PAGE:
Anatomy lesson at PLOS

You can’t learn anatomy from a book.

For a while I’ve been wanting to write about anatomy lessons and the use of human cadavers. Throughout that same period, I’ve been struggling with this story. How to approach it?

Meanwhile, my sister and I visited the Mutter Museum and its medical oddities. The early drawings of human anatomy from the 18th and 19th century strike me more as art than science.

Like this:


An absurd rendition of a human skeleton next to a rhino, because why not. Via Drawing Seeing.

So I wrote the story about cadavers, and and based it on personal experience. I had extra encouragement by mentor George Johnson, and finally published it on Sci-Ed PLOS blog:

It was a typical muggy day on a tropical summer afternoon. I walk down the stairs, straight to the basement. The building’s architecture follows the Portuguese Colonial style. There is no air conditioning, despite the 90 degree heat. The strong smell of formaldehyde is the first thing to notice. It is everywhere, even in the hallway and stairs. I’m used to it by now and it doesn’t bother me, not nearly as much as the humid heat. The smell changes with the weather though, and becomes much more aggressive in that AC-deprived Brazilian basement. I walk the hallway until I get to the last door on the right. Waiting inside are a few classmates, and our subject of study, which lies atop aluminum tables covered with white sheets.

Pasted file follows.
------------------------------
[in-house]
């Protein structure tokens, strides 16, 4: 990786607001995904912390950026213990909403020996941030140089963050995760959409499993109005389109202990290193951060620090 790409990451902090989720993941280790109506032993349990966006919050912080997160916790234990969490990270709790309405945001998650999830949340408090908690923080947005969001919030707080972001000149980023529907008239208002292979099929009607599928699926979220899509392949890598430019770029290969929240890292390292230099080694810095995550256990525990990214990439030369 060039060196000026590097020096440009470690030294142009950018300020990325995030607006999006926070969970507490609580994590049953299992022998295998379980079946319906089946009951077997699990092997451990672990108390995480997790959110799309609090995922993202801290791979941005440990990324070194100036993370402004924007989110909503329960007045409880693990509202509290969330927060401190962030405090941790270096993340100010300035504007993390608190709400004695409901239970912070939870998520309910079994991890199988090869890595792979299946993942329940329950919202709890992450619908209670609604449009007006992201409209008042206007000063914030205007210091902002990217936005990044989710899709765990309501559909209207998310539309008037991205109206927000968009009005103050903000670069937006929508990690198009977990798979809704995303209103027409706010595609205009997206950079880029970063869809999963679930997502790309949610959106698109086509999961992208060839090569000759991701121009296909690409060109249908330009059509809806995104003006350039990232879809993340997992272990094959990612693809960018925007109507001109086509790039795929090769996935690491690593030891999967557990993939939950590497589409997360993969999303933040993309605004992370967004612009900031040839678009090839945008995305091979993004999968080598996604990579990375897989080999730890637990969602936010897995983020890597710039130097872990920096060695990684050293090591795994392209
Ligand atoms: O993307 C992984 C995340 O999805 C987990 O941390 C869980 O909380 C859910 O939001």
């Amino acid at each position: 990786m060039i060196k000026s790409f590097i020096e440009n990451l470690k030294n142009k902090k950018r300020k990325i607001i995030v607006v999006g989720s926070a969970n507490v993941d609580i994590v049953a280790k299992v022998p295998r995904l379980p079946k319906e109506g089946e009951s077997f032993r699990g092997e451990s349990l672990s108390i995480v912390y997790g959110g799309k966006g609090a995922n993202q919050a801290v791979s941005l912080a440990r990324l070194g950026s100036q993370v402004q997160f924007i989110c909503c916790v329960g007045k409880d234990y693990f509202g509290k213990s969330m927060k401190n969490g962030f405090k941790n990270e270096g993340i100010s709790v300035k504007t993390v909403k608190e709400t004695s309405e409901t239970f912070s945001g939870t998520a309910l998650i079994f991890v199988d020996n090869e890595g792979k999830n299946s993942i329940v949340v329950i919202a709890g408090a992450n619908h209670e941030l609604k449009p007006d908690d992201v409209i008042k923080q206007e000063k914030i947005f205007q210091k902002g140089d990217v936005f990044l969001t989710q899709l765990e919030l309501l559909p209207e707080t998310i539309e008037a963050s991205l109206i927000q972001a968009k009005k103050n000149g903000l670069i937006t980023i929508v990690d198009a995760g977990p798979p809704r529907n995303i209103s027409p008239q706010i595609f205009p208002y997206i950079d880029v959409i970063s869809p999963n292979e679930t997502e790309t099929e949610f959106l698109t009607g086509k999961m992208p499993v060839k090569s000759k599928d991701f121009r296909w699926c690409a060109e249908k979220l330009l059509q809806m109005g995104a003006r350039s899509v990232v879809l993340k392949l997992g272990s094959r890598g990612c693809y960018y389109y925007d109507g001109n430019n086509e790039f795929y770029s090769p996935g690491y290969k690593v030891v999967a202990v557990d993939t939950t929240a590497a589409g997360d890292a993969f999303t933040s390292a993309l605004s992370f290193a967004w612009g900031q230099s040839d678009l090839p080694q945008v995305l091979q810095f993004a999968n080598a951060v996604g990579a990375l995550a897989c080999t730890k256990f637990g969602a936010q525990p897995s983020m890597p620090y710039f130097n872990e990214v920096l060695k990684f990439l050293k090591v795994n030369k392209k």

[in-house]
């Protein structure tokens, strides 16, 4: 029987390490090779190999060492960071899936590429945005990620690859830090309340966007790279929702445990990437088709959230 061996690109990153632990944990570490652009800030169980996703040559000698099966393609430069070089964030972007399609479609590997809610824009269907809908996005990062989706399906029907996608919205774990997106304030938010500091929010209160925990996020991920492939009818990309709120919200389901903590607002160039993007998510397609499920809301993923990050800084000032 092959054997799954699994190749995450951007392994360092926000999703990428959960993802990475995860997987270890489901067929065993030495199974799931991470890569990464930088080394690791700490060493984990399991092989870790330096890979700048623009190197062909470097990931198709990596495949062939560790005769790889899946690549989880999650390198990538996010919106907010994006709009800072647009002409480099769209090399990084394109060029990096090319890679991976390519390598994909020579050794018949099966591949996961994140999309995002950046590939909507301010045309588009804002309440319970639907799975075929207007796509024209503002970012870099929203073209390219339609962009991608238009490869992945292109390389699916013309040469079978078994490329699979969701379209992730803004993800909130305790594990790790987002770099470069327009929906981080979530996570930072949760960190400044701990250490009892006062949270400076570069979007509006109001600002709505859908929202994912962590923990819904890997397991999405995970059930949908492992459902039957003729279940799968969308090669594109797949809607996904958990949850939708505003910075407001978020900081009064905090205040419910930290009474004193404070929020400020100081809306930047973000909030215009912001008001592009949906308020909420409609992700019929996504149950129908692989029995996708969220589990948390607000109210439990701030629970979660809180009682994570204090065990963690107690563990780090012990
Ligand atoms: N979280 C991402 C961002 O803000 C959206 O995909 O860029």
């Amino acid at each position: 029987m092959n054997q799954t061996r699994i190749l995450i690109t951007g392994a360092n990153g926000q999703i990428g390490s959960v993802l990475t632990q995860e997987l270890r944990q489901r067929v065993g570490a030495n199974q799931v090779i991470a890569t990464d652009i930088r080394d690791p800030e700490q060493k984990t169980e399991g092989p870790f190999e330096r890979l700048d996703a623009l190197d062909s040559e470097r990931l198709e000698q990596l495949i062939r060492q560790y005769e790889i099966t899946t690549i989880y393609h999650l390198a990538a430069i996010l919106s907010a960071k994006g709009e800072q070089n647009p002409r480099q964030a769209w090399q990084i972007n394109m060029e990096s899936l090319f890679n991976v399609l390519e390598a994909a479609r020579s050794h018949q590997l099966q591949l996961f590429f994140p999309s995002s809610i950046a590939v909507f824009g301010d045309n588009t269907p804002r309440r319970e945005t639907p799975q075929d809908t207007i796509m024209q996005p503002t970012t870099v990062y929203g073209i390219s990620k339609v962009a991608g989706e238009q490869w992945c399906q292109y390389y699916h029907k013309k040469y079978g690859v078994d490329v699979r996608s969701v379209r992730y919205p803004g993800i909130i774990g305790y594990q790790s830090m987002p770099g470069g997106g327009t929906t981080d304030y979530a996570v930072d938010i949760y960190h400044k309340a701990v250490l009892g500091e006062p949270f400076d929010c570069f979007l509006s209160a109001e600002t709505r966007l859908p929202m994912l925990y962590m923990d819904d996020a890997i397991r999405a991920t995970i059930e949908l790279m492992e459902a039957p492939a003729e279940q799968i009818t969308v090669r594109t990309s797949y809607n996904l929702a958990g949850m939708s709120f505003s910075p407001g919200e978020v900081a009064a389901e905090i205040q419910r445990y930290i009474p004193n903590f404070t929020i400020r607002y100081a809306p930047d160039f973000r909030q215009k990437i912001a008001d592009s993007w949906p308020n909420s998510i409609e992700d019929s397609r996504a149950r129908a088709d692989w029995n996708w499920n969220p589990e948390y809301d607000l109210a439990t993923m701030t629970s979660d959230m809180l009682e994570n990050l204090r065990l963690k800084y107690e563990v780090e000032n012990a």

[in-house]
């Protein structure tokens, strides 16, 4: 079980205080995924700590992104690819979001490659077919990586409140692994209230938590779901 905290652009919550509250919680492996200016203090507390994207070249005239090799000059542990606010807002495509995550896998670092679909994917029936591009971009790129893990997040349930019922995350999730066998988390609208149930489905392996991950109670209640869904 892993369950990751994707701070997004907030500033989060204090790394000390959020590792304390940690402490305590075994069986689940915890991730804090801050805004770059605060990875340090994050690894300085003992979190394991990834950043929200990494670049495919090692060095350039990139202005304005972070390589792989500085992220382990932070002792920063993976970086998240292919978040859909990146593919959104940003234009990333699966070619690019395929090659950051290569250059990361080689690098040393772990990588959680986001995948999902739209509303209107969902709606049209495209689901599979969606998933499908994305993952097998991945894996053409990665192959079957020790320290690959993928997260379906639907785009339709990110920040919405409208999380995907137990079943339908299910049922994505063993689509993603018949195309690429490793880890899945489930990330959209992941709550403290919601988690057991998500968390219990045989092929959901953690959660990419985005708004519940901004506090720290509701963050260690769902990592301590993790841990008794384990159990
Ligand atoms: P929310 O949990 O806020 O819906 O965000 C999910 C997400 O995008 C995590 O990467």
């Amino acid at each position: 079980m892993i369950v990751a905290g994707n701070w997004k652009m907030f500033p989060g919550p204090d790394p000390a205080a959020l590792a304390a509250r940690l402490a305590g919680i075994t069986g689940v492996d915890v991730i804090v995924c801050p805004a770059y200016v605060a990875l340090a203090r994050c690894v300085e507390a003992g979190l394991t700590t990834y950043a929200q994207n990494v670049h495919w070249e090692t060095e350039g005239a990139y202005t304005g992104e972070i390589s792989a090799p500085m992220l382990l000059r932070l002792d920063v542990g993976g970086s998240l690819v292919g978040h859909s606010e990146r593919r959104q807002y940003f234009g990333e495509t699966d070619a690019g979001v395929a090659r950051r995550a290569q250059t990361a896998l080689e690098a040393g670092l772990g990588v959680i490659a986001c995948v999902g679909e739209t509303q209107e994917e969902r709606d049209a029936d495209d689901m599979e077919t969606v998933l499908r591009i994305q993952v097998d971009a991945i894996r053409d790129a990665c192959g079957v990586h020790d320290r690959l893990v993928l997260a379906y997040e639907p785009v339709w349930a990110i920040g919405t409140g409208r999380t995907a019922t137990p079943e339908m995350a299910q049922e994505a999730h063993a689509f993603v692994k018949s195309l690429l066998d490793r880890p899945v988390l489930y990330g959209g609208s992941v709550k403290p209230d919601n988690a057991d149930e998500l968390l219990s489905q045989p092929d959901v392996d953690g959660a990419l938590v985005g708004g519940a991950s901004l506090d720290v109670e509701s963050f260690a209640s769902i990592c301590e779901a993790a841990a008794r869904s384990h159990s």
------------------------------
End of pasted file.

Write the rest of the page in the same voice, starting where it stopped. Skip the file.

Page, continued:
Continue reading after the jump…

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